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  1. We propose SCALE, an approach for discovering and learning a di- verse set of interpretable robot skills from a limited dataset. Rather than learning a single skill which may fail to capture all the modes in the data, we first iden- tify the different modes via causal reasoning and learn a separate skill for each of them. Our main insight is to associate each mode with a unique set of causally relevant context variables that are discovered by performing causal interventions in simulation. This enables data partitioning based on the causal processes that generated the data, and then compressed skills that ignore the irrelevant variables can be trained. We model each robot skill as a Regional Compressed Option, which extends the options framework by associating a causal process and its rele- vant variables with the option. Modeled as the skill Data Generating Region, each causal process is local in nature and hence valid over only a subset of the context space. We demonstrate our approach for two representative manipulation tasks: block stacking and peg-in-hole insertion under uncertainty. Our experiments show that our approach yields diverse skills that are compact, robust to domain shifts, and suitable for sim-to-real transfer.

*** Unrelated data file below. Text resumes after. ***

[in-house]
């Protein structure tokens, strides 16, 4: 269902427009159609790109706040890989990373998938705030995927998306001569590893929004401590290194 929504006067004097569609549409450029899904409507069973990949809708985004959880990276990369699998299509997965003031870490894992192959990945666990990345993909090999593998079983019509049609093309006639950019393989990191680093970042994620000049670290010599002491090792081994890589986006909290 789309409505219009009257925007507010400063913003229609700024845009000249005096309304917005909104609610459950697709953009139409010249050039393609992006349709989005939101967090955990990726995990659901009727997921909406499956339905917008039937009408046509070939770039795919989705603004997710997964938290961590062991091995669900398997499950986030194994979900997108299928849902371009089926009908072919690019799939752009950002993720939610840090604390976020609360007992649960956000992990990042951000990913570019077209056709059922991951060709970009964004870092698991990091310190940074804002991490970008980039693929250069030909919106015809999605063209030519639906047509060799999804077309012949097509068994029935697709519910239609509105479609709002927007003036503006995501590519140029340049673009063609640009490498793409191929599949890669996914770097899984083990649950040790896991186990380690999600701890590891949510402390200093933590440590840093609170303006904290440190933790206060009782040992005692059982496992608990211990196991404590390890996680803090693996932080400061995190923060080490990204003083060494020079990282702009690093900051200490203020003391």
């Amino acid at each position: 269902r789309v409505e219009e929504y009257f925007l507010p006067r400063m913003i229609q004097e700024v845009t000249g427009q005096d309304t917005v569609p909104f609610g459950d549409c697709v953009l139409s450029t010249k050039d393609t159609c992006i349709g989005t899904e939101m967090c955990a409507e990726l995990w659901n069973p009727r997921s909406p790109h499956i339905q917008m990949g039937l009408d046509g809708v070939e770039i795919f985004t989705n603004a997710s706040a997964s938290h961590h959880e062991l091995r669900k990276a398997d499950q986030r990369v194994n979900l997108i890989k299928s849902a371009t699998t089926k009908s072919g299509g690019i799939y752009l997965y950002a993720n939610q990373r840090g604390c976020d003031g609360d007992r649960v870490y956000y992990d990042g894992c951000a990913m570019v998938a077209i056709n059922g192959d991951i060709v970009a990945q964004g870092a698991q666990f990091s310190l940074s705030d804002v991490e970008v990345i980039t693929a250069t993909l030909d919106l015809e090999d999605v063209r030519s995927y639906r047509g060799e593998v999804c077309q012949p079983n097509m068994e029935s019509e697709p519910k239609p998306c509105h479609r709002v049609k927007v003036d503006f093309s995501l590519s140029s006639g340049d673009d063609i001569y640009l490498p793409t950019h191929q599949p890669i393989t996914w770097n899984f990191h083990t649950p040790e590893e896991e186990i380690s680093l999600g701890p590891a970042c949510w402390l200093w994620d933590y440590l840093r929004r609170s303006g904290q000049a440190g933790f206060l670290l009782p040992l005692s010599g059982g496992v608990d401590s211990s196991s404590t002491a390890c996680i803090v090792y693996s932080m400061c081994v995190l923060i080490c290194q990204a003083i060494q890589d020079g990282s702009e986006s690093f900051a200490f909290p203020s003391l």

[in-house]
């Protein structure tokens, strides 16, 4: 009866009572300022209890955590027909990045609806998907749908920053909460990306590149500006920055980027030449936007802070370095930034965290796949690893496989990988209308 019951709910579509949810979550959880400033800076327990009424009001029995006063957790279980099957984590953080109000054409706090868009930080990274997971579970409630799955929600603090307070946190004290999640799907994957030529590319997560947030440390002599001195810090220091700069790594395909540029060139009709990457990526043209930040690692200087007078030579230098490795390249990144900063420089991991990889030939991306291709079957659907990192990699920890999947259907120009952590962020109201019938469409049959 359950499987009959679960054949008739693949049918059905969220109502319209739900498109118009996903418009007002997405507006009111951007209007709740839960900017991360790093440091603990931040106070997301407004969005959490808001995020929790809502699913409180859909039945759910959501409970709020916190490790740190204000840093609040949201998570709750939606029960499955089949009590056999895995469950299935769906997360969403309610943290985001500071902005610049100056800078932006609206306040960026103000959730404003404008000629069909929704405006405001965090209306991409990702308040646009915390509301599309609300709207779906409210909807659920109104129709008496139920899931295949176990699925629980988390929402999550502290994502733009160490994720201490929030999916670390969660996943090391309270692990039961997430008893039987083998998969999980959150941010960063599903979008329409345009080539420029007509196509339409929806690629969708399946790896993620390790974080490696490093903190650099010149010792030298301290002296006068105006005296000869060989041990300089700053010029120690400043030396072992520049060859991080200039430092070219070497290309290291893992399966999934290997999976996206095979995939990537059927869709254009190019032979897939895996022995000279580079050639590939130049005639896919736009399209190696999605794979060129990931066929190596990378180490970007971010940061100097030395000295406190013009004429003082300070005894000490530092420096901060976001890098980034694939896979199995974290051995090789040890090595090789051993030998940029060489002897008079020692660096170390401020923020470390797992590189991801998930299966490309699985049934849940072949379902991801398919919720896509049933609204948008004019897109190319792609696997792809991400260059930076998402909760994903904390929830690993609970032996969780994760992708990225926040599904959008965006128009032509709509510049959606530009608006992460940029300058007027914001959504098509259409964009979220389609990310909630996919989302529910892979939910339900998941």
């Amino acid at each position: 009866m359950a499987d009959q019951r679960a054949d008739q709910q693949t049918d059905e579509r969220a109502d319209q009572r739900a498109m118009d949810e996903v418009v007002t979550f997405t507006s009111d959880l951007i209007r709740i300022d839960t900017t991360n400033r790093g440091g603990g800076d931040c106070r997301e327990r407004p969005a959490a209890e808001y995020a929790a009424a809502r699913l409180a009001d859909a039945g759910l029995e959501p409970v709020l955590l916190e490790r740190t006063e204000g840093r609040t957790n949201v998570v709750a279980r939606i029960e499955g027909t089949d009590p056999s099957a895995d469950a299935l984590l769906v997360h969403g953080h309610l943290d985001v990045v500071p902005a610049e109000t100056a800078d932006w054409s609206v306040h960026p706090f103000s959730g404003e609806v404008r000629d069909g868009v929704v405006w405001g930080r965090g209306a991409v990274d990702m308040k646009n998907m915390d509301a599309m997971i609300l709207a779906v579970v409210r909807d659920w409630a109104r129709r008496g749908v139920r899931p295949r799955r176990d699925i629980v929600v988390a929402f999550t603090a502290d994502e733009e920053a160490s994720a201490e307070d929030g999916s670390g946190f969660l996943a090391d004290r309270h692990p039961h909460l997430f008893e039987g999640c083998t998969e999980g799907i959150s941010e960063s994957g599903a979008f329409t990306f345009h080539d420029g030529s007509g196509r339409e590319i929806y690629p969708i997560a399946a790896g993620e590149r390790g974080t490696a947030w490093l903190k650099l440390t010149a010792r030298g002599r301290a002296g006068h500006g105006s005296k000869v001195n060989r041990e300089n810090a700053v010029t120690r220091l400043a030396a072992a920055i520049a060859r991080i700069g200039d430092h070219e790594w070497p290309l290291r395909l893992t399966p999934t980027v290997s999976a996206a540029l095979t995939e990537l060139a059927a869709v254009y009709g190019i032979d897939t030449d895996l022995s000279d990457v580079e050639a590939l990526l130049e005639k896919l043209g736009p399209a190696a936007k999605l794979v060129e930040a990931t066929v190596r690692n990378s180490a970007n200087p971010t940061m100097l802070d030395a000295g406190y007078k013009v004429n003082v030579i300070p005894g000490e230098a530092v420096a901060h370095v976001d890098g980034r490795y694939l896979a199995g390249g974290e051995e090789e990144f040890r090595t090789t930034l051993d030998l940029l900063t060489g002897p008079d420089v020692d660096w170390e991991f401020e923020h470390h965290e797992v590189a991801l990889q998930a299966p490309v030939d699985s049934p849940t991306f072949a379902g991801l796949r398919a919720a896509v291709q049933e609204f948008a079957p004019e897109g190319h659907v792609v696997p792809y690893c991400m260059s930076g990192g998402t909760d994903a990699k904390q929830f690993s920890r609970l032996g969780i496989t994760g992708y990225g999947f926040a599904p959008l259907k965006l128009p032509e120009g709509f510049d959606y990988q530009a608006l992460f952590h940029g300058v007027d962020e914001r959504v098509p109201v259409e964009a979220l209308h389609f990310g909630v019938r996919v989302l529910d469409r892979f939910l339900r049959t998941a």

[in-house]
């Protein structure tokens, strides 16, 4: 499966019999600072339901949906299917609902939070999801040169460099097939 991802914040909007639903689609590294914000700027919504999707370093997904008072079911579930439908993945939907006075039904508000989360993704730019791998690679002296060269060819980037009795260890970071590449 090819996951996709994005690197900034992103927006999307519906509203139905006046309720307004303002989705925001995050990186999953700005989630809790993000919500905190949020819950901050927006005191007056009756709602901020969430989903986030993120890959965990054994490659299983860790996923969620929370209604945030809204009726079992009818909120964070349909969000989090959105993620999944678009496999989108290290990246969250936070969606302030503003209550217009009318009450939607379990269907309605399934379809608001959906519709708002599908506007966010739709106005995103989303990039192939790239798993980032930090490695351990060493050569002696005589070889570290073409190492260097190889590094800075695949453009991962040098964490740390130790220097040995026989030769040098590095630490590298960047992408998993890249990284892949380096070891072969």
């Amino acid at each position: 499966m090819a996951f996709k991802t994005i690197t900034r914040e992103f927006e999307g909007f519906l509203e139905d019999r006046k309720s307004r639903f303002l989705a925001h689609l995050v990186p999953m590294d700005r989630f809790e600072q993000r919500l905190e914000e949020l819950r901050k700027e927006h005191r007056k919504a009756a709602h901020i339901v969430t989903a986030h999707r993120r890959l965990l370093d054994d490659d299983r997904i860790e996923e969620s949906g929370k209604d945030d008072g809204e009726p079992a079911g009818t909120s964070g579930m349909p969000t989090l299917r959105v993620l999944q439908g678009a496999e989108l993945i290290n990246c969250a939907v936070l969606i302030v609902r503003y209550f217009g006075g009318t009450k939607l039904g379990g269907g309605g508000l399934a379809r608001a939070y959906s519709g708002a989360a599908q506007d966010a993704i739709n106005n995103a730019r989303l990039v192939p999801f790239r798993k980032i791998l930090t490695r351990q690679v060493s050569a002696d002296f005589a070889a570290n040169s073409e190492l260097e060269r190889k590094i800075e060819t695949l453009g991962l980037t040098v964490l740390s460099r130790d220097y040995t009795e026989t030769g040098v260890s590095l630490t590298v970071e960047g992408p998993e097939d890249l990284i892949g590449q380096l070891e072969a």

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    Free, publicly-accessible full text available November 13, 2024
  2. Robots deployed in many real-world settings need to be able to acquire new skills and solve new tasks over time. Prior works on planning with skills often make assumptions on the structure of skills and tasks, such as subgoal skills, shared skill implementations, or task-specific plan skeletons, which limit adaptation to new skills and tasks. By contrast, we propose doing task planning by jointly searching in the space of parameterized skills using high-level skill effect models learned in simulation. We use an iterative training procedure to efficiently generate relevant data to train such models. Our approach allows flexible skill parameterizations and task specifications to facilitate lifelong learning in general-purpose domains. Experiments demonstrate the ability of our planner to integrate new skills in a lifelong manner, finding new task strategies with lower costs in both train and test tasks. We additionally show that our method can transfer to the real world without further fine-tuning. 
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